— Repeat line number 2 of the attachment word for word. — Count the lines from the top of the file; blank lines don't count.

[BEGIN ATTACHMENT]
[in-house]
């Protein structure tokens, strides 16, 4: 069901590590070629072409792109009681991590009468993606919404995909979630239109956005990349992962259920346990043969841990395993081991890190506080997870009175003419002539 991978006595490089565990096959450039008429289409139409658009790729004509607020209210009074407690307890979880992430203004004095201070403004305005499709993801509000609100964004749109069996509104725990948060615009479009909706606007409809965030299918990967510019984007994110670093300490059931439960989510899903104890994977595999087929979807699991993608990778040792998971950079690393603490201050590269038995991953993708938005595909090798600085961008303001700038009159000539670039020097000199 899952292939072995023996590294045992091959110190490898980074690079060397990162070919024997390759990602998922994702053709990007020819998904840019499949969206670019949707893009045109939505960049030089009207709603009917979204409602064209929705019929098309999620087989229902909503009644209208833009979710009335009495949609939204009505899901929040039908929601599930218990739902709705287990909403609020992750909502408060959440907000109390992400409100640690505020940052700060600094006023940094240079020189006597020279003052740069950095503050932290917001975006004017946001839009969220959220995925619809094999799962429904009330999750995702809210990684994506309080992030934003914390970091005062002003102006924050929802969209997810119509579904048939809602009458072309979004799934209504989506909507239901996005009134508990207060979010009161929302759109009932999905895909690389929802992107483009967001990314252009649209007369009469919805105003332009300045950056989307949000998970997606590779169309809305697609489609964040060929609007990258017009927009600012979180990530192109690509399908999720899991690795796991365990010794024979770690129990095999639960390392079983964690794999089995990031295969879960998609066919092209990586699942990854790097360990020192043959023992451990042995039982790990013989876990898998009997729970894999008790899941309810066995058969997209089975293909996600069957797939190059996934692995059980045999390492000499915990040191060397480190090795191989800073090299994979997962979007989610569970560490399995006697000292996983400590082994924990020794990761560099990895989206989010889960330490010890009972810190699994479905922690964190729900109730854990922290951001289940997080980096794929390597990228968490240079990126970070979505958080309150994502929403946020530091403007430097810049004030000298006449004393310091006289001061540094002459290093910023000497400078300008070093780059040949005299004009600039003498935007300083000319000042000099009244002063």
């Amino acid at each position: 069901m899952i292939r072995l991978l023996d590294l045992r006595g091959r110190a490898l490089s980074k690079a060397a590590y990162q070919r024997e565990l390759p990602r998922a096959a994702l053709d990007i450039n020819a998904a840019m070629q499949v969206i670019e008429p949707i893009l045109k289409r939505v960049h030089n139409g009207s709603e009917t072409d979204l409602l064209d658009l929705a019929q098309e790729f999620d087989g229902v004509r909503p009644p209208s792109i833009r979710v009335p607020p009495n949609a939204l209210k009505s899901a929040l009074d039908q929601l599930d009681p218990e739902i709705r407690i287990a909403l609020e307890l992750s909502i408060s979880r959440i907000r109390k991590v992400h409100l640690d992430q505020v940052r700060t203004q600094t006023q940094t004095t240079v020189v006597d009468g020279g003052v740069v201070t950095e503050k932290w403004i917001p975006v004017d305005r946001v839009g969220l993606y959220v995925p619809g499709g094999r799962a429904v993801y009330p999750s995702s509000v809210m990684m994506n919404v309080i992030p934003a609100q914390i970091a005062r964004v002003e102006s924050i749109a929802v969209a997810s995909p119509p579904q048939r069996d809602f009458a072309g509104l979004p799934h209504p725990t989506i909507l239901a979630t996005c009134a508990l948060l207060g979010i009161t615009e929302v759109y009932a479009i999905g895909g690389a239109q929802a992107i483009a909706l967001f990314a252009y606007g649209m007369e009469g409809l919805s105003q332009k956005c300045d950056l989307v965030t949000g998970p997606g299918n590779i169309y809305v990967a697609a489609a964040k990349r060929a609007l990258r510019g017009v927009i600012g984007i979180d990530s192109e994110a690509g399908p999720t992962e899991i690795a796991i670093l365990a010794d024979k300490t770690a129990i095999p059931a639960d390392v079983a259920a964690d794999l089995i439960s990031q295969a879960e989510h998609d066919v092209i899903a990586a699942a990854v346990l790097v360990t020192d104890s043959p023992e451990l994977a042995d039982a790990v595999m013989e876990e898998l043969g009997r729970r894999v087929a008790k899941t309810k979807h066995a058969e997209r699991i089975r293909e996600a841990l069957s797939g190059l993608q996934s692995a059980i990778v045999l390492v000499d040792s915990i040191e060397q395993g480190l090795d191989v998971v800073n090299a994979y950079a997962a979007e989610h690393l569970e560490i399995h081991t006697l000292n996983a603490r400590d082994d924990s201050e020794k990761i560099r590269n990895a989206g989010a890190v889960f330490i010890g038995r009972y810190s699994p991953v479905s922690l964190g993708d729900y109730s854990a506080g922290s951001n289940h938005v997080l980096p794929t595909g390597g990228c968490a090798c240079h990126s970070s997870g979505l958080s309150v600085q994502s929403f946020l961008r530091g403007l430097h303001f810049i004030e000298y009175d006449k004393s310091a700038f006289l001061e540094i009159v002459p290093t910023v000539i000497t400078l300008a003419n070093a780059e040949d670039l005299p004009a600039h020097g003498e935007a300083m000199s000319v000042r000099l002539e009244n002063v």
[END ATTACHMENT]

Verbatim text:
């Protein structure tokens, strides 16, 4: 069901590590070629072409792109009681991590009468993606919404995909979630239109956005990349992962259920346990043969841990395993081991890190506080997870009175003419002539 991978006595490089565990096959450039008429289409139409658009790729004509607020209210009074407690307890979880992430203004004095201070403004305005499709993801509000609100964004749109069996509104725990948060615009479009909706606007409809965030299918990967510019984007994110670093300490059931439960989510899903104890994977595999087929979807699991993608990778040792998971950079690393603490201050590269038995991953993708938005595909090798600085961008303001700038009159000539670039020097000199 899952292939072995023996590294045992091959110190490898980074690079060397990162070919024997390759990602998922994702053709990007020819998904840019499949969206670019949707893009045109939505960049030089009207709603009917979204409602064209929705019929098309999620087989229902909503009644209208833009979710009335009495949609939204009505899901929040039908929601599930218990739902709705287990909403609020992750909502408060959440907000109390992400409100640690505020940052700060600094006023940094240079020189006597020279003052740069950095503050932290917001975006004017946001839009969220959220995925619809094999799962429904009330999750995702809210990684994506309080992030934003914390970091005062002003102006924050929802969209997810119509579904048939809602009458072309979004799934209504989506909507239901996005009134508990207060979010009161929302759109009932999905895909690389929802992107483009967001990314252009649209007369009469919805105003332009300045950056989307949000998970997606590779169309809305697609489609964040060929609007990258017009927009600012979180990530192109690509399908999720899991690795796991365990010794024979770690129990095999639960390392079983964690794999089995990031295969879960998609066919092209990586699942990854790097360990020192043959023992451990042995039982790990013989876990898998009997729970894999008790899941309810066995058969997209089975293909996600069957797939190059996934692995059980045999390492000499915990040191060397480190090795191989800073090299994979997962979007989610569970560490399995006697000292996983400590082994924990020794990761560099990895989206989010889960330490010890009972810190699994479905922690964190729900109730854990922290951001289940997080980096794929390597990228968490240079990126970070979505958080309150994502929403946020530091403007430097810049004030000298006449004393310091006289001061540094002459290093910023000497400078300008070093780059040949005299004009600039003498935007300083000319000042000099009244002063």